Pro­duc­ing guardians as well as guides

Adventure - - Fiordland Adventure -

In 2015, Jackie Lee Lof­fley-Wil­son had a ‘whoops’ mo­ment that led to her first job as a raft­ing guide. The 18-year-old and her fel­low NMIT class­mates were pad­dling the Buller River when a rapid swept her over­board and she plunged into the swirling white­wa­ter be­neath.

“I put my­self in what’s known as the ‘white­wa­ter float po­si­tion’. I put my nose and toes in the sky and I man­aged to get on the top of the rapid.”

Jackie threw her pad­dle down to the next boat, saw another raft edg­ing closer and jumped into it. Then, in a feat of per­sonal strength, Jackie ran across the raft and, in her words, ‘su­per­man dived’ back onto her raft. “My tu­tor was like ‘pull over Jackie, pull over. Are you al­right!?’

Jackie was shaken but un­per­turbed and wanted to keep go­ing. They re­joined the group back up the river. Tim Mar­shall, one of Jackie's tu­tors, looked at her, and in a stern voice said, ‘come here’. “I was like ‘oh no, what have I done?”

Much to Jackie’s sur­prise, Tim of­fered her a job as a raft­ing guide, then and there. “He saw that I was able to think un­der pres­sure.”

Pre­par­ing stu­dents to man­age risk is what the Level 5 Diploma in Ad­ven­ture Tourism is about. From start to grad­u­a­tion, the en­vi­ron­ment is your class­room. The ra­tio is 75% field time to 25% class­room based the­ory - a much higher pro­por­tion than most in­sti­tutes.

Cour­ses in­clude: sea kayak­ing, white­wa­ter raft­ing, rock climb­ing, canyon­ing, bush tramp­ing and more. There is a full ski pro­gramme em­bed­ded into the diploma too. It is the most com­pre­hen­sive of its kind in New Zealand, en­com­pass­ing more than gen­eral ski pa­trol, and the ski­ing takes place up at Porters ski field in Can­ter­bury.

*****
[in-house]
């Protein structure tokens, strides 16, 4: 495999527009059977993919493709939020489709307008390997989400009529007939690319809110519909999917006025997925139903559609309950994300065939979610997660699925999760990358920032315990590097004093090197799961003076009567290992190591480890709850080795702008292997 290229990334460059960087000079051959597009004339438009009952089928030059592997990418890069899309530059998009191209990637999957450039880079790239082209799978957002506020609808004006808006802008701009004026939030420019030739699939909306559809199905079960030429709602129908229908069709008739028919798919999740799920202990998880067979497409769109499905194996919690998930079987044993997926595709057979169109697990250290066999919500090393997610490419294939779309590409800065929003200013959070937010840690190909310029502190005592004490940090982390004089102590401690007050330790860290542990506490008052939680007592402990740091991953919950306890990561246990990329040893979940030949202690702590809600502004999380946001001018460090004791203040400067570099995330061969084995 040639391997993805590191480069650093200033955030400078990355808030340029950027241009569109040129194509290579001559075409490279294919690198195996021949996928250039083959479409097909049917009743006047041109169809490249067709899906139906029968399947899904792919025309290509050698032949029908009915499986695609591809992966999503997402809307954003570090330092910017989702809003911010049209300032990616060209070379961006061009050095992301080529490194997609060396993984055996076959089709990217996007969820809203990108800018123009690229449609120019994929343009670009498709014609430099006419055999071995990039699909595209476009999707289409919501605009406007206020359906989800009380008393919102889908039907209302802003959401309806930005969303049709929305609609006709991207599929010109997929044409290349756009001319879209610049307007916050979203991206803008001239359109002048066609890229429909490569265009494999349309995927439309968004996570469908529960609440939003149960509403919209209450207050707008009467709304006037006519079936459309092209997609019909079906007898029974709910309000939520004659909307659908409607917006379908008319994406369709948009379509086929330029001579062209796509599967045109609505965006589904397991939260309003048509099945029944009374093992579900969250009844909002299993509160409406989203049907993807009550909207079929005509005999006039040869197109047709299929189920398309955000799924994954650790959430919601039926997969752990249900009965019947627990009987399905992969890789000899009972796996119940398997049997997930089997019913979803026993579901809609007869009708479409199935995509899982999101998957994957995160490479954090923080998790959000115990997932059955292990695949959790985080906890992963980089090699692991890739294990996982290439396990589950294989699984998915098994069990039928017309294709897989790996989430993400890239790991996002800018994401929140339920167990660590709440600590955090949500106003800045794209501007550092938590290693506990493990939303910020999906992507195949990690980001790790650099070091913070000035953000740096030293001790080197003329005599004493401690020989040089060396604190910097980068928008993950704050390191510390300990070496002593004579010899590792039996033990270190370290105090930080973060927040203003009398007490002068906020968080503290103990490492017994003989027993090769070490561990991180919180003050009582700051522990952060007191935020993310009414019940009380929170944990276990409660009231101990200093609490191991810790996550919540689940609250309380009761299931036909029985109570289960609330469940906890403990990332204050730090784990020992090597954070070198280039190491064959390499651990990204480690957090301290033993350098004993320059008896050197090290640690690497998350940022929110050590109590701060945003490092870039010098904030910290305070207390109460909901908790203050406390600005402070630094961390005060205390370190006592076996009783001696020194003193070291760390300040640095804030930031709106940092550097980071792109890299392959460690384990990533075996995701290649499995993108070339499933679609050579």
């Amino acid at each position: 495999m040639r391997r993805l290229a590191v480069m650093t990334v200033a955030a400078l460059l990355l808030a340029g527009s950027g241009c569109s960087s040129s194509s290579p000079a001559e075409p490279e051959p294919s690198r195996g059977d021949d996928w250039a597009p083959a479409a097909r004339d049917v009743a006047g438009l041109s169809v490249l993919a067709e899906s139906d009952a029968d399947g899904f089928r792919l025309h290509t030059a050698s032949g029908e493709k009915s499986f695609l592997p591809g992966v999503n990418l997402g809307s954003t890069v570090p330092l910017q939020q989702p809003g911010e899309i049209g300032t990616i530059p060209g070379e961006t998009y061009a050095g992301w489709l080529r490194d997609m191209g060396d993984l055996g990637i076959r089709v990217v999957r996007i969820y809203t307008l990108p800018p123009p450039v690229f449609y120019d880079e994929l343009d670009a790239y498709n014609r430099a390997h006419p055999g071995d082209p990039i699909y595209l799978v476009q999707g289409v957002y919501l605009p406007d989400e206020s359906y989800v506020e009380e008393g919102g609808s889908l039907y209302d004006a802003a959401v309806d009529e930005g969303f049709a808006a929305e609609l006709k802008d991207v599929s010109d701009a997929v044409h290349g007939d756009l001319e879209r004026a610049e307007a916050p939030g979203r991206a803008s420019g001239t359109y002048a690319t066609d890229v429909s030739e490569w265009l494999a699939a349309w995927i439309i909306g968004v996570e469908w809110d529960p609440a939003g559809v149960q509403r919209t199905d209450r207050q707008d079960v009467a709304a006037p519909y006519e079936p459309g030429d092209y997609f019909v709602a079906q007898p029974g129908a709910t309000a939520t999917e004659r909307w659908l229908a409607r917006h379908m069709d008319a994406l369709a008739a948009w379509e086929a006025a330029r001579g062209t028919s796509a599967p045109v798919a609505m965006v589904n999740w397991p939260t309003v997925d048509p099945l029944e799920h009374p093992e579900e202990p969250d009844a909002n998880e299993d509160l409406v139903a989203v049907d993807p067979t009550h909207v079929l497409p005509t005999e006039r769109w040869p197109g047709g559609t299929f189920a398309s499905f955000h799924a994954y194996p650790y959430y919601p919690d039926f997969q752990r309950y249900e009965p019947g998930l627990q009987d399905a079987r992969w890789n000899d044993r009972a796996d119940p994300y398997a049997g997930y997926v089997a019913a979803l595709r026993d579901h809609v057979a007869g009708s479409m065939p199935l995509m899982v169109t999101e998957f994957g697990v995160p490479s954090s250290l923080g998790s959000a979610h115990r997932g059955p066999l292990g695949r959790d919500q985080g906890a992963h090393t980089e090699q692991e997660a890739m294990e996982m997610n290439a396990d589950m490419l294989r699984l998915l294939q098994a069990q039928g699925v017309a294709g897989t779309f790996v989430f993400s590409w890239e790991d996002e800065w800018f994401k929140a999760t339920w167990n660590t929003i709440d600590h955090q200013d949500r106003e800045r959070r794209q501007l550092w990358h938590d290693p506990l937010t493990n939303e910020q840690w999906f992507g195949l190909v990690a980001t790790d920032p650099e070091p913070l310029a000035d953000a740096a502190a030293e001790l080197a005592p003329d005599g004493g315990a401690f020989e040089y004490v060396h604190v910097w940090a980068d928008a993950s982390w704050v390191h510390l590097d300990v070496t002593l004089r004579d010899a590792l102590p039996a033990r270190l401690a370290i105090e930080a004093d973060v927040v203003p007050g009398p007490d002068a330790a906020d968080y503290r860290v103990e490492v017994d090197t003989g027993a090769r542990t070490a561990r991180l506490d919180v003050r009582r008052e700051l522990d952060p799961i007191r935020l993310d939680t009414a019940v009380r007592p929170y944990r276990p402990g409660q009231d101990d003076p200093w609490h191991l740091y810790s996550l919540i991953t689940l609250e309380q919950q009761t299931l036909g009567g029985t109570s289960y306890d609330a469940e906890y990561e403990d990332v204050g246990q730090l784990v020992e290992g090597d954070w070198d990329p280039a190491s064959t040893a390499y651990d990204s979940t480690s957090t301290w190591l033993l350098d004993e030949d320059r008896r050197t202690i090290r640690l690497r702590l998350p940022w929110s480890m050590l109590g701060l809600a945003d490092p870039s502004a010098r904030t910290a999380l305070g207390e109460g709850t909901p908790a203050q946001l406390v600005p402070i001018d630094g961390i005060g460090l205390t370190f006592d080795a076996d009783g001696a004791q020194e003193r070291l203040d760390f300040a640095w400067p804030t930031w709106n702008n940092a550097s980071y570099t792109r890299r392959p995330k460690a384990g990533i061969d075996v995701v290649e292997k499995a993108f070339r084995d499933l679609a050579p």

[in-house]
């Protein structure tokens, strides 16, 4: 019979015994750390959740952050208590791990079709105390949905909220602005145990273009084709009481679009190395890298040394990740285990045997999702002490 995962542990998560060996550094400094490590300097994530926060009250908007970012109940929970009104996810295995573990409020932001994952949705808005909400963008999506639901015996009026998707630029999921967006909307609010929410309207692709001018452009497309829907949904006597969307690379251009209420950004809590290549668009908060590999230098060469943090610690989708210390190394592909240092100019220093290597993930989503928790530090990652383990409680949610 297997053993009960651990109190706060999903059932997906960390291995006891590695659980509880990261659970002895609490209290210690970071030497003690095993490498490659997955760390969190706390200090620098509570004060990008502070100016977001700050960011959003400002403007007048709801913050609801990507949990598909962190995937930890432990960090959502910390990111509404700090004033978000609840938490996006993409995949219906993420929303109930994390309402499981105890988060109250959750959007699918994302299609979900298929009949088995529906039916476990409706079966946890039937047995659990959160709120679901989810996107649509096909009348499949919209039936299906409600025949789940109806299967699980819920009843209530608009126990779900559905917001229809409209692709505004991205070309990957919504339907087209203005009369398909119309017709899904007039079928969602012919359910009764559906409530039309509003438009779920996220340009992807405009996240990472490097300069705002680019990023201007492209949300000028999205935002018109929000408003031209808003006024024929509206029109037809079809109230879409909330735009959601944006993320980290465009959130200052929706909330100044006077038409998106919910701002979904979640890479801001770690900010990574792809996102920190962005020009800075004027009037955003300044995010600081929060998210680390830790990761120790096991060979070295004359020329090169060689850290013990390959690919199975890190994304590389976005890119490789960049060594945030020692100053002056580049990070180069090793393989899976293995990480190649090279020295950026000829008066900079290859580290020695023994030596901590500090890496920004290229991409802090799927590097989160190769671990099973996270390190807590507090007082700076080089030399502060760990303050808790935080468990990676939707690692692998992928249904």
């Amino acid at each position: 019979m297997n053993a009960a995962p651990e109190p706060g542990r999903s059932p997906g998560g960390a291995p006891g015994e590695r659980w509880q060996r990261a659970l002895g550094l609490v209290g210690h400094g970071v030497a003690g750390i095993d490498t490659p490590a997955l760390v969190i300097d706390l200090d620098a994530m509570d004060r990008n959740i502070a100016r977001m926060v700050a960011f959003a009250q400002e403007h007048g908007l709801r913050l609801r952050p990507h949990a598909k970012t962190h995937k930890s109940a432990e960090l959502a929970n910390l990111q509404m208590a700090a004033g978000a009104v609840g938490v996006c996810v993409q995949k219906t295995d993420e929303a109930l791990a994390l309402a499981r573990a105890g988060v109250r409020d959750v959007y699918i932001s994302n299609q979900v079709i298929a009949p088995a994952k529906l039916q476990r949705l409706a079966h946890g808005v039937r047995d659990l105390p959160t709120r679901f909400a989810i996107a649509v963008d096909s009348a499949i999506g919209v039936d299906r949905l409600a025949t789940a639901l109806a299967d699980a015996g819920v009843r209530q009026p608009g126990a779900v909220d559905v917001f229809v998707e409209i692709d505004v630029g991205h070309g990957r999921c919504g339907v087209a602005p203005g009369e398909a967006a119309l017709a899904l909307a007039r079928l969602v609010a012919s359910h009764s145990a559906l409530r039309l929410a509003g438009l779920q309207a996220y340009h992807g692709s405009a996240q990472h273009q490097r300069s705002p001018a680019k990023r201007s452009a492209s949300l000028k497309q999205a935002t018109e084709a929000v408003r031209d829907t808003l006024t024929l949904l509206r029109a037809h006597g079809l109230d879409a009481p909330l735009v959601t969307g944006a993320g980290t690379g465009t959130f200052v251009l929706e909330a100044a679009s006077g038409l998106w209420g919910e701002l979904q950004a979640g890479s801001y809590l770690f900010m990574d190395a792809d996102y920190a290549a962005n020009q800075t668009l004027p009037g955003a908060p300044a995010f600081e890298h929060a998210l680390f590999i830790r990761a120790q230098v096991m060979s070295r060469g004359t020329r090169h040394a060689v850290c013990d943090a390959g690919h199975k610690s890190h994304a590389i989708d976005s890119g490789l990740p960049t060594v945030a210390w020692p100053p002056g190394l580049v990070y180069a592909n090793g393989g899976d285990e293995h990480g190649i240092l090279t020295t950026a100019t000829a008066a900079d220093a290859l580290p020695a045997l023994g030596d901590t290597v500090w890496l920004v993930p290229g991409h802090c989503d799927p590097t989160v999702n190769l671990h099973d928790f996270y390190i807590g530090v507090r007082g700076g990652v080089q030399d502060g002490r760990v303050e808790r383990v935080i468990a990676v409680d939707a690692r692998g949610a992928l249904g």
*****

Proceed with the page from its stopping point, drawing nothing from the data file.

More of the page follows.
“We aim to pro­duce guides, not just recre­ation­al­ists,” in­sists Sam Russek. Sam is the Ad­ven­ture Tourism Co­or­di­na­tor for NMIT and a kayak guide at Abel Tas­man Kayaks.

“We want you pad­dling harder and raft­ing and tramp­ing harder, but we want you to be able to look af­ter peo­ple as well. You need to be able to com­mu­ni­cate, man­age risk, and help peo­ple. The ser­vice side of ad­ven­ture tourism is strong.”

For Jackie, show­cas­ing New Zealand and de­liv­er­ing a great ex­pe­ri­ence for peo­ple is what she is here to do. Af­ter her touch and go ex­pe­ri­ence on the Buller River, Jackie spent the sum­mer work­ing for Tim who owns Ul­ti­mate Des­cents.

“It was cool work­ing with peo­ple who are still ‘teach­ing’ me to bet­ter my­self as a guide. Tim started as my tu­tor and then be­came my boss which made it feel so easy. I see him as some­one I look up to...some­one I want to be like as a guide, but also have my own spark of Jackie-ness.”

NMIT has close re­la­tion­ships with

in­dus­try across the coun­try. “We’ve all worked in the in­dus­try and are very in­volved still,” says Sam. “I’ve been a sea kayak guide and school teacher around [Nel­son] and up North. We know ev­ery­body. Two of the tu­tors own ad­ven­ture tourism busi­nesses. Todd Jago owns Waka Abel Tas­man and Toby Wild owns Moana NZ SUP. None of our stu­dents strug­gle to get jobs at the end of the pro­gramme.”

The pro­gramme has a 100% suc­cess rate when it comes to se­cur­ing work af­ter grad­u­a­tion - a fig­ure sus­tained since 2013.

Jackie is at home in her cur­rent role as white­wa­ter raft­ing guide for Tongariro River Raft­ing. She had no trou­ble se­cur­ing the job and loves the new chal­lenge. “The rivers are on dif­fer­ent scales. This one is more tight and tech­ni­cal which has helped me so much in my guid­ing.”

The now 20-year-old rel­ishes the chance to share her sto­ries of greater Taupō re­gion with lo­cal and in­ter­na­tional tourists. But the ex­pe­ri­ence runs even deeper for Jackie who is of Ngāti Whakaue de­scent. She feels at one with the river and is deeply aware of the need to pro­tect it for fu­ture gen­er­a­tions.

“It’s very per­sonal and close to me, be­ing of Māori ori­gin."

Jackie was im­pressed with the at­ten­tion given to tikanga Māori and kaiti­ak­i­tanga dur­ing her time at NMIT. “I re­ally re­spect that they in­ter­twine that into the course be­cause ev­ery­one of us is show­cas­ing New Zealand and peo­ple come over, not only to ex­pe­ri­ence the coun­try, but to ex­pe­ri­ence the cul­ture.

“They def­i­nitely em­pha­sise toitū te whenua - the seven rules of ‘leave no trace’. Leave the land as you found it, have re­spect for the land and be thank­ful that this is all here. Leave it to fu­ture gen­er­a­tions to en­joy as well.”

Learn more:

Cer­tifi­cate in Ad­ven­ture Tourism, Level 4 – start 5 Fe­bru­ary 2018, one year full time Diploma in Ad­ven­ture Tourism, Level 5 – start 5 Fe­bru­ary 2018, two years full time (or one year to com­plete, fol­low­ing the com­ple­tion of the Cer­tifi­cate in Ad­ven­ture Tourism)

Jackie in ac­tion as a raft guide

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